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Population Biology

Number of Occurrences

Note: For many non-migratory species, occurrences are roughly equivalent to populations.

Estimated Number of Occurrences: > 300

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Global Abundance

Unknown

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Molecular Biology and Genetics

Molecular Biology

Statistics of barcoding coverage: Bombus auricomus

Barcode of Life Data Systems (BOLDS) Stats
Public Records: 0
Specimens with Barcodes: 3
Species With Barcodes: 1
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Conservation

Conservation Status

National NatureServe Conservation Status

Canada

Rounded National Status Rank: N4 - Apparently Secure

United States

Rounded National Status Rank: N4 - Apparently Secure

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NatureServe Conservation Status

Rounded Global Status Rank: G4 - Apparently Secure

Reasons: As far as is known, this is still a common and widespread bumble bee, especially in the western parts of its range. No species of this subgenus are reported to be declining. A conservation status rank of G5 is probably the appropriate rank, but given declines of other bumblebees and pollinators in general, and pending a more thorough evaluation, G4G5 is suggested for now.

Intrinsic Vulnerability: Not intrinsically vulnerable

Environmental Specificity: Broad. Generalist or community with all key requirements common.

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Global Short Term Trend: Relatively stable (=10% change)

Comments: May be declining in Vermont (Richardson, 2008), but this generally more western bee may be naturally uncommon in that peripheral area as it is in Ontario (current rank is S2S3). Otherwise no reports of decline. Still very common in South Dakota (Johnson, 2009) and has not declined much in Illinois (Grixti et al. (2009).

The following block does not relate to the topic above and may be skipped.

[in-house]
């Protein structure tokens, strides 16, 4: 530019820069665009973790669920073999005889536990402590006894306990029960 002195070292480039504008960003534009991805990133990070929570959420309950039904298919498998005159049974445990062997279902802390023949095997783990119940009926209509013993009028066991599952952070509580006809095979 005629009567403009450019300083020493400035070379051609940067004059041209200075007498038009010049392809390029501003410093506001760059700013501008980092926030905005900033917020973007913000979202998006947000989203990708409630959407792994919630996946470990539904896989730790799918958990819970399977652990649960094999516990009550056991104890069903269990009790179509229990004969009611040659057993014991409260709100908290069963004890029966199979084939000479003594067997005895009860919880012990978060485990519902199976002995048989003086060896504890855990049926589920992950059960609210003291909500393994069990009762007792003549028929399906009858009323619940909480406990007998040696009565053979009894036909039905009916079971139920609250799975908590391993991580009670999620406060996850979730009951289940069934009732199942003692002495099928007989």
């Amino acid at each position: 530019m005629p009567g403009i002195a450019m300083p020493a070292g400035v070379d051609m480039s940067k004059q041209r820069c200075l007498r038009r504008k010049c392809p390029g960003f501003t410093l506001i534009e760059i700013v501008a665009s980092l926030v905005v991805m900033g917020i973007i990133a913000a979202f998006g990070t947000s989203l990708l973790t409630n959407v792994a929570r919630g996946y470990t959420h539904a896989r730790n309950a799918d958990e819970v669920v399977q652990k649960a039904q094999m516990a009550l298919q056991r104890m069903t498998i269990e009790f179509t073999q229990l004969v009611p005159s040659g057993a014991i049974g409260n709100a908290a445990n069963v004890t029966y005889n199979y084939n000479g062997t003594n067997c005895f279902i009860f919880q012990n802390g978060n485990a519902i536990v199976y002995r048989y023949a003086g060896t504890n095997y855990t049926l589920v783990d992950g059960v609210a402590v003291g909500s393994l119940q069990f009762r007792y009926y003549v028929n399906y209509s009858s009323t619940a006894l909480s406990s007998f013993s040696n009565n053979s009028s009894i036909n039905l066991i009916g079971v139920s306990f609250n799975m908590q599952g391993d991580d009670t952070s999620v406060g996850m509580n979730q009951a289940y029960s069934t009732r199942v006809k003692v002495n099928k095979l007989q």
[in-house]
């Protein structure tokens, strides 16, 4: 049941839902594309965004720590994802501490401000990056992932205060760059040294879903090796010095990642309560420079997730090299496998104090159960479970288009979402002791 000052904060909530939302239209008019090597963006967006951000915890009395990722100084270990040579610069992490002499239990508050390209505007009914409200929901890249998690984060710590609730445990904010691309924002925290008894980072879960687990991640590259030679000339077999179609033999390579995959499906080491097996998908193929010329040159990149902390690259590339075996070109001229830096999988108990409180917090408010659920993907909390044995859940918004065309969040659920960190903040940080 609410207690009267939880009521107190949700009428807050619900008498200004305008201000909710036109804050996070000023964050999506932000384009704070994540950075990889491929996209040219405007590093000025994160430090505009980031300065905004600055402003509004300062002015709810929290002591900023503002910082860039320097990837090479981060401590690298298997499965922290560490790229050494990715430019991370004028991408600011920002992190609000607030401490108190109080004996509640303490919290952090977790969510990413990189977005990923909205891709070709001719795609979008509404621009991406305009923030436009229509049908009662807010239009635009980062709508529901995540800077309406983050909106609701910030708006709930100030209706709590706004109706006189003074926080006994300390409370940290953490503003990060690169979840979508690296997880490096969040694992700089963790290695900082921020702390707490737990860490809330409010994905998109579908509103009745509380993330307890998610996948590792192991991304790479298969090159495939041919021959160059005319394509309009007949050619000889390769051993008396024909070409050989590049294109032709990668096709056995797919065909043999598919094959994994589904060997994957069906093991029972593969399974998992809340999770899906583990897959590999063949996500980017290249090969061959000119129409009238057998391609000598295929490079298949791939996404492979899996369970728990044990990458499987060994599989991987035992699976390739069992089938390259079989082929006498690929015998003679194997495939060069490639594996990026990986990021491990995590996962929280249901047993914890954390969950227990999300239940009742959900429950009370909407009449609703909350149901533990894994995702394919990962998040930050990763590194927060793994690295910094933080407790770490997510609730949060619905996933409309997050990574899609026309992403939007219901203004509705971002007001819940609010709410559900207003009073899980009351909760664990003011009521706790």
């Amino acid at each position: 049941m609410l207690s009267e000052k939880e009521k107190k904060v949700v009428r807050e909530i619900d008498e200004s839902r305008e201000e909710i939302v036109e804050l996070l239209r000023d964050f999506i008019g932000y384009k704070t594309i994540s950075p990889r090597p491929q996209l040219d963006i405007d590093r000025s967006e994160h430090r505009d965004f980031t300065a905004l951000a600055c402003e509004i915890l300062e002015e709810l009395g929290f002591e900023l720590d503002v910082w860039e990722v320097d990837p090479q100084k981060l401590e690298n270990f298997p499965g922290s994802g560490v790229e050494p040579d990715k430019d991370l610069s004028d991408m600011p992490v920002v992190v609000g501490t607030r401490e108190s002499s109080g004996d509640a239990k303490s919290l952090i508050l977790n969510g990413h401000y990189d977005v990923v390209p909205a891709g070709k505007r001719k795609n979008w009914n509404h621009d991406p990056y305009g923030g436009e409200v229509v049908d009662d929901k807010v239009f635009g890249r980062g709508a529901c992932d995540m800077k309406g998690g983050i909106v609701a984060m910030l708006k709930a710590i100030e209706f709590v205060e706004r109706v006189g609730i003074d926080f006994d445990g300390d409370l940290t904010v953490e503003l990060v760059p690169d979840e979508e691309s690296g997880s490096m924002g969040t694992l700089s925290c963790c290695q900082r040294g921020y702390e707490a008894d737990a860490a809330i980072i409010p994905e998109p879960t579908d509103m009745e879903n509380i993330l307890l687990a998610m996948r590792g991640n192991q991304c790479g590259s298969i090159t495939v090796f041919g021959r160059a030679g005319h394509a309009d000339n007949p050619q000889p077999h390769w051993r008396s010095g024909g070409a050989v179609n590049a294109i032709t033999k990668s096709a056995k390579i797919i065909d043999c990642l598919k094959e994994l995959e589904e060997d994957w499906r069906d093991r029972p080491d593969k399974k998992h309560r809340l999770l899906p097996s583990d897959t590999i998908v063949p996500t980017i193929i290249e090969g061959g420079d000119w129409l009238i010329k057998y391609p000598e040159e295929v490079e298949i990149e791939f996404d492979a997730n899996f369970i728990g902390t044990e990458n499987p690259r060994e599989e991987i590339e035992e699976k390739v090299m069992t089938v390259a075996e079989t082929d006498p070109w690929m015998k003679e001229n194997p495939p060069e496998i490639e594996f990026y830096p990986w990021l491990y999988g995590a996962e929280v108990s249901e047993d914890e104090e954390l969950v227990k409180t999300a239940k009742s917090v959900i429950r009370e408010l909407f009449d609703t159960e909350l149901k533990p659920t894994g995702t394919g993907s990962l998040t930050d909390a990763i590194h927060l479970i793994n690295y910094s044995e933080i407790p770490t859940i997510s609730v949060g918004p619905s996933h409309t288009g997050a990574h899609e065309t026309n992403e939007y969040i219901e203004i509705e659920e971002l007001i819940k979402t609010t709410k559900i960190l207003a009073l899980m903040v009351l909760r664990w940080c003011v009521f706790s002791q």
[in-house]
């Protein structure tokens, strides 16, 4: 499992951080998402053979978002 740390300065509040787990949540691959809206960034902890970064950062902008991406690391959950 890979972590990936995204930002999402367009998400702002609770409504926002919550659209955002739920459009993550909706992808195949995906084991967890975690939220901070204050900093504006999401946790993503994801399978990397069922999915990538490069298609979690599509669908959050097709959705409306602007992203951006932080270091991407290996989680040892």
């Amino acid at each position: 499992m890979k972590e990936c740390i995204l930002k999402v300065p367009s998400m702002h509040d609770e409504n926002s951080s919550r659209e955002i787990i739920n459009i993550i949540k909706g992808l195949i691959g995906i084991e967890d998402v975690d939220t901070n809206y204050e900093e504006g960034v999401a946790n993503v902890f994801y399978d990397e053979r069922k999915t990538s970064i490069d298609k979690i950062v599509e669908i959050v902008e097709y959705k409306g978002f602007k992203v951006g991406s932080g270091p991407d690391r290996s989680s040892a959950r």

Global Long Term Trend: Decline of 30-50%

Comments: Obviously some habitat loss.

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Threats

Degree of Threat: Medium

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Management

Global Protection: Very many (>40) occurrences appropriately protected and managed

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Wikipedia

Bombus auricomus

Distribution of the Bombus auricomus

The black-and-gold bumblebee[2] (Bombus auricomus) is a North American bumblebee of the family Apidae. Its range includes eastern and central North America, east to the Rocky Mountains.[2] It is treated as conspecific with the Nevada bumblebee (Bombus nevadensis).[2]

See also[edit]

References[edit]

  1. ^ "Bombus auricomus (Robertson, 1903)". Biolib.cz. Retrieved 3 July 2012. 
  2. ^ a b c Black-and-gold Bumble Bee, BugGuide


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Names and Taxonomy

Taxonomy

Comments: Subgenus: Bombias

B. nevadensis and B. auricomus have been regarded as both as conspecific (e.g. LaBerge and Webb 1962, Milliron 1971, Thorp et al. 1983, Laverty and Harder 1988) and as separate species (e.g. Franklin 1913, Rasmont 1988, Scholl, Thorp, Owen and Obrecht 1992, Poole 1996, Williams 2008). They are treated here as separate following Williams (2008) and Cameron et al. (2007), although more study is needed. Scholl et al. (1992) point out that supposed intergrades are based solely on coat color and they propose an alternate explanation of convergence (or Mullerian Mimicry) in overlap areas. They report that electrophoretic enzyme studies from the supposed intergrade areas indicate distinct species status. Similarly Golik and Ellis (2006) report no intergrades in Nebraska even based on coat color.